Feb. 13 (Bloomberg) -- The bankruptcy of Saab Automobile has left the carmaker’s 900 dealers around the world scrambling to reinvent themselves, sometimes in creative ways.
Tom Backes, general manager at Guilford Saab in Connecticut, is considering trading in his sensible Saab wagons and sedans for the racier world of Maserati, the luxury brand owned by Fiat SpA, which is expanding its U.S. dealer network. He has also approached Mitsubishi.
“I’ve reached out to quite a few brands,” Backes said. “Some have said, ‘We’re not expanding,’ and others have said, ‘We’ll take a look at it.’ It’s a slow process.”
In the past two years, about 200 Saab dealers around the world have thrown in the towel and the rest are seeking new partners to survive. The flight of the dealers to competitors means that any company with an interest in buying the Trollhaettan, Sweden-based automaker may struggle to resurrect the brand.
“Often these dealerships have a loyal clientele who might switch brands,” said Garel Rhys, president of the University of Cardiff’s automotive industry research center. “They’re often in very good locations and well-established. So I’m quite optimistic about the prospects of Saab dealerships”
Rhys cites the history of British carmaker MG Rover. When that automaker went into liquidation in 2005, most of its dealers were able to add brands and survive.
Saab’s uncertain future has allowed the likes of Volkswagen AG’s Seat and Mitsubishi Motors Corp. the opportunity to swoop in and nab experienced dealers with a loyal clientele.
“We’re absolutely interested in talking to Saab dealers,” said Ake Lundberg, head of Seat in Sweden. Seat, VW’s Spanish unit, aims to expand to 50 sales outlets in Sweden from today’s 28, Lundberg said.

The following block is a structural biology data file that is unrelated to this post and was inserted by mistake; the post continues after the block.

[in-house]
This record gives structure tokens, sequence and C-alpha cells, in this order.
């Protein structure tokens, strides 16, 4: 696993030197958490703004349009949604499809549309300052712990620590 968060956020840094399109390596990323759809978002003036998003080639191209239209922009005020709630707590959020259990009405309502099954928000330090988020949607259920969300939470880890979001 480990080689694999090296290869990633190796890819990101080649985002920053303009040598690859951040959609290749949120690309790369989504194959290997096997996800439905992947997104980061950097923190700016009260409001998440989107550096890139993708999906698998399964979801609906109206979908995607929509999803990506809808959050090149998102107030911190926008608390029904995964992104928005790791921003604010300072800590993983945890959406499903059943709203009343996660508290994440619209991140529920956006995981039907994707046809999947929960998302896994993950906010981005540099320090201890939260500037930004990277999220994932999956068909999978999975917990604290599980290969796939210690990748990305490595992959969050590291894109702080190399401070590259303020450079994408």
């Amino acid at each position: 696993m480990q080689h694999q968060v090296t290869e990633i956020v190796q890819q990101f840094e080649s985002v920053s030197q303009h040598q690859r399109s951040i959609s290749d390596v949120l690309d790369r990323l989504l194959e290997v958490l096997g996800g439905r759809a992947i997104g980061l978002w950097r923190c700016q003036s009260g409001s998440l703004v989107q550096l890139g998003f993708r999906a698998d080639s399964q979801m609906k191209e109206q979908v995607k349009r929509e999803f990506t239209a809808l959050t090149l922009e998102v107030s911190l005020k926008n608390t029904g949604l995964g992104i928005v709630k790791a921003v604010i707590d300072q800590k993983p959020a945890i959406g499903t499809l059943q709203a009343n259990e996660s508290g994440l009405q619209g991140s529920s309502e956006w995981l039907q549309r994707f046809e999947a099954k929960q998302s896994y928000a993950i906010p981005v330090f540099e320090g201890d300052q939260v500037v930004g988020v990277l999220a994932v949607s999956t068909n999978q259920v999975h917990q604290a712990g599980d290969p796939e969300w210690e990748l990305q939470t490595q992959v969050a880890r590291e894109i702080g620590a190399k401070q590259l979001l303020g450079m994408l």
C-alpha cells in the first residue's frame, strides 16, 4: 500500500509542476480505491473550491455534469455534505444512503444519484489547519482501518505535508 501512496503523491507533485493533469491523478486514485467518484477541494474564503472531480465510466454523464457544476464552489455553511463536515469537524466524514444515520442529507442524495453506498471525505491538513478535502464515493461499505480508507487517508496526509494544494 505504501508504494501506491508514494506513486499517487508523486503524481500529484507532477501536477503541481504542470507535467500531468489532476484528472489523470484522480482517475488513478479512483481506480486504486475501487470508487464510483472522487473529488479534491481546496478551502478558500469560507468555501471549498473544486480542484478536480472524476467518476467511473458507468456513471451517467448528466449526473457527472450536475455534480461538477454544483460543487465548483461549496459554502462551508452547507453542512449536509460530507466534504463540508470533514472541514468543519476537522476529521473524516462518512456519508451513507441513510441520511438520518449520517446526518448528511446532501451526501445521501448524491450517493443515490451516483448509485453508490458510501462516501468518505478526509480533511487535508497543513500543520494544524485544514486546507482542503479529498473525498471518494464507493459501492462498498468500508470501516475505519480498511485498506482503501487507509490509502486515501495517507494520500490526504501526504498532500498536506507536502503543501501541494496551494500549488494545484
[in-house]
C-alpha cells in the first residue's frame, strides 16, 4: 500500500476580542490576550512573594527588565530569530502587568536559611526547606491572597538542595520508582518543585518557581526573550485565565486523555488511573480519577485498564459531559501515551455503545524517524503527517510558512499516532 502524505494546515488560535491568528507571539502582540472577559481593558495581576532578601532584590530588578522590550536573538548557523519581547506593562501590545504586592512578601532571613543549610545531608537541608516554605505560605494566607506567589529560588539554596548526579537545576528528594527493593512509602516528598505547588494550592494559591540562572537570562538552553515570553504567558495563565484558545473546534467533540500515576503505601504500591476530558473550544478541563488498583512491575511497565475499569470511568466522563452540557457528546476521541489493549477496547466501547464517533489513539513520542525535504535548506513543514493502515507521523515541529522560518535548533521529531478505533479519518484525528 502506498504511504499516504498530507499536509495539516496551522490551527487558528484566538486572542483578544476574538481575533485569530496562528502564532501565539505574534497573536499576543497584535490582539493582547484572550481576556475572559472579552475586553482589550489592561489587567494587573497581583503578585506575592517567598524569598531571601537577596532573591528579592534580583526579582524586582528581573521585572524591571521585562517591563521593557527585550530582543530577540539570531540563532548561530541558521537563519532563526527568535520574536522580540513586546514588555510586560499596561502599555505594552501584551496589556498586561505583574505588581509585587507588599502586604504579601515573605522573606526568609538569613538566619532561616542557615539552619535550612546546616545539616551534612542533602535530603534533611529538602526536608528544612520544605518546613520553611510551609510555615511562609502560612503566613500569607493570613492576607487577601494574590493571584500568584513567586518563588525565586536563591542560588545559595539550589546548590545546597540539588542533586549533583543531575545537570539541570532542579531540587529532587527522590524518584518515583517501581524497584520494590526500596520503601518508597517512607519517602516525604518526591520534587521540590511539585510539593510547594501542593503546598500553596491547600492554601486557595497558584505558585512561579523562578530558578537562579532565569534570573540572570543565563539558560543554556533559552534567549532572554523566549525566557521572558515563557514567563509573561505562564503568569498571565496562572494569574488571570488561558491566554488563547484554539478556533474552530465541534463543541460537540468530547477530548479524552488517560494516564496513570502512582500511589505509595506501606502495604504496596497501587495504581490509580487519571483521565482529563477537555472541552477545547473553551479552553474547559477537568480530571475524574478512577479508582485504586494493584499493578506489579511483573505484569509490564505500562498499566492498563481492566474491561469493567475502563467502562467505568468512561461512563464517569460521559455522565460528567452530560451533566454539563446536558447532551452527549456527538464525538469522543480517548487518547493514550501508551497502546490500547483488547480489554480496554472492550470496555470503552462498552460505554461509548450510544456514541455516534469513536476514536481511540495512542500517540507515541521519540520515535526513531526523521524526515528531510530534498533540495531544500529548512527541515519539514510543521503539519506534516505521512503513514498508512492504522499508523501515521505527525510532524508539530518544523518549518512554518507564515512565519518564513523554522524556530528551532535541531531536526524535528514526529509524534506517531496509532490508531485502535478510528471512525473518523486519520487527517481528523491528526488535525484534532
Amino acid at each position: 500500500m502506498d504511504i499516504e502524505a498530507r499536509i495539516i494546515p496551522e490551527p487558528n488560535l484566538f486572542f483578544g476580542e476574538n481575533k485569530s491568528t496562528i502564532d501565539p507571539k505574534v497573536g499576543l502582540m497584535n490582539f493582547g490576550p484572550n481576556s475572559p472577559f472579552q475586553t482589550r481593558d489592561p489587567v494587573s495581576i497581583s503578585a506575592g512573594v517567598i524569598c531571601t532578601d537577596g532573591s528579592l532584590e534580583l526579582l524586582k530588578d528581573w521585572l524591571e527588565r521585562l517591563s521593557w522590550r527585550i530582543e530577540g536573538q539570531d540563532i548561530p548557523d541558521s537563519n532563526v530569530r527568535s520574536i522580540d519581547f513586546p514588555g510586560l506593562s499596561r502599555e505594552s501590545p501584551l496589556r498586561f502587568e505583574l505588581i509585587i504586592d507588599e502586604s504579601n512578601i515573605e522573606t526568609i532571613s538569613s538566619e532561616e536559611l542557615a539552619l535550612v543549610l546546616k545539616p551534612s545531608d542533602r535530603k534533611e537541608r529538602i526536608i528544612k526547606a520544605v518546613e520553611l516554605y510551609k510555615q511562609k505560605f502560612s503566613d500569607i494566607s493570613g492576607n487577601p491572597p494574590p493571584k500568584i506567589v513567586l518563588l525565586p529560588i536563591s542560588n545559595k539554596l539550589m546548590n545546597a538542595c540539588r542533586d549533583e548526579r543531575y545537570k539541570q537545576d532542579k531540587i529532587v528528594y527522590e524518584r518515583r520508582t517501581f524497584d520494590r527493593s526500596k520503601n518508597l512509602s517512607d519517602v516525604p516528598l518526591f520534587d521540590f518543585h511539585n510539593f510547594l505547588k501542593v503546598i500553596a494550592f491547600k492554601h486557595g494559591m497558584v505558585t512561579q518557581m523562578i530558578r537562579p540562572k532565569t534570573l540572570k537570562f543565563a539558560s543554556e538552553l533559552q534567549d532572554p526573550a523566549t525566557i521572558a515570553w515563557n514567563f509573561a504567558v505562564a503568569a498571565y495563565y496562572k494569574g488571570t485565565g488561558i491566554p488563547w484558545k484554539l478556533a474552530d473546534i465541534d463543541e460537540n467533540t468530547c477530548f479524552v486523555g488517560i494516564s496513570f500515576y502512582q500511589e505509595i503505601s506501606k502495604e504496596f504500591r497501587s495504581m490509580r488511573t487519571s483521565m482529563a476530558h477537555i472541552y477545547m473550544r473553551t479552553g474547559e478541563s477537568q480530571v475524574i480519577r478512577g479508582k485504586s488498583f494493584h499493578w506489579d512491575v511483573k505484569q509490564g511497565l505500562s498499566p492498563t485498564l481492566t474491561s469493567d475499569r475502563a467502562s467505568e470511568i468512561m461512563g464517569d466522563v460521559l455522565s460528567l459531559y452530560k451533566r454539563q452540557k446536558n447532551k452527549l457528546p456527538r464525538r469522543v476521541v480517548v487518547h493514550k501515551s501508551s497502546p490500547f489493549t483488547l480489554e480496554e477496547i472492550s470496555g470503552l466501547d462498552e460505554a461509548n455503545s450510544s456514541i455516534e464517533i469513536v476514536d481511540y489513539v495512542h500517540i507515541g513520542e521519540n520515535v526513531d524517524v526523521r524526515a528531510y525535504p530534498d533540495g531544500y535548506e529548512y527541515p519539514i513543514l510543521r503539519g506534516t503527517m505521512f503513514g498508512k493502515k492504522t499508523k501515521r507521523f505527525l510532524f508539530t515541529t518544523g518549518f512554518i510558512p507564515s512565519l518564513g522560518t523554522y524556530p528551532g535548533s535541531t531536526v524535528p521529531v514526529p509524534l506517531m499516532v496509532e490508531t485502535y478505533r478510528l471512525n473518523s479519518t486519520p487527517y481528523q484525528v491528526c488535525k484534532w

In the U.S., “every one” of the country’s 188 Saab dealers have thought about taking on another brand, said Kurt Schirm, head of the Saab National Dealer Council.
That includes himself. Schirm, president of International Motors Saab, an exclusive Saab store in Falls Church, Virginia, has considered other brands for the past couple of years, he said. It’s been tough, not the least since Virginia, like many U.S. states, has a law preventing more than one dealer of the same brand within a certain distance of each other.
Schirm, whose store also repairs and sells used Saabs, had cut headcount by half to 28 in the last few years and the past weeks have trimmed further to about a dozen staffers, he said.
Saab dealers have been struggling financially since at least December of 2009, when crisis-hit General Motors Co. announced it might kill the Swedish brand as it did with Saturn, Hummer and Pontiac. GM eventually sold it to Dutch sports-car maker Spyker Cars NV, today called Swedish Automobile NV. With sales once reaching 133,000 in 2006, Saab sold just 31,700 vehicles in 2010.
No sales figures have been released for 2011. Eric Geers, Saab’s former spokesman who lost his job with the bankruptcy, puts the number at 10,000 to 15,000.
“It’s a miracle they exist at all,” Geers said of the dealers.
Dealers with new Saabs left in stock are trying to get rid of them with discounts that often reach 30 percent or more. It’s not always easy, not the least since new Saabs in the U.S. lack a factory warranty. While customers can buy a separate warranty, that costs about $2,000 and generates an uncomfortable feeling, said Roland Gartner, who owns two Saab stores in Illinois.
“You’d think that customers would come flooding in and buying them because of the great prices, but they’re still not convinced it’s a good value at this point,” Gartner said.
Of course, there’s still a chance that Saab will survive as a brand. A half-dozen parties are considering buying the business and restarting assembly, according to the court- appointed Swedish attorneys handling the bankruptcy. China’s Zhejiang Youngman Lotus Automobile and Brightwell Holdings BV, a Turkish private-equity firm, have both publicly expressed interest.
That glimmer of hope is keeping dealers like Gary Small, 71, going. The founder and president of a Saab dealer bearing his name in Portland, Oregon said he’s not ready to be forced into retirement.
“I’m like an old Saab, I want to keep running forever,” Small said.
--Editors: Chad Thomas, Rick Schine
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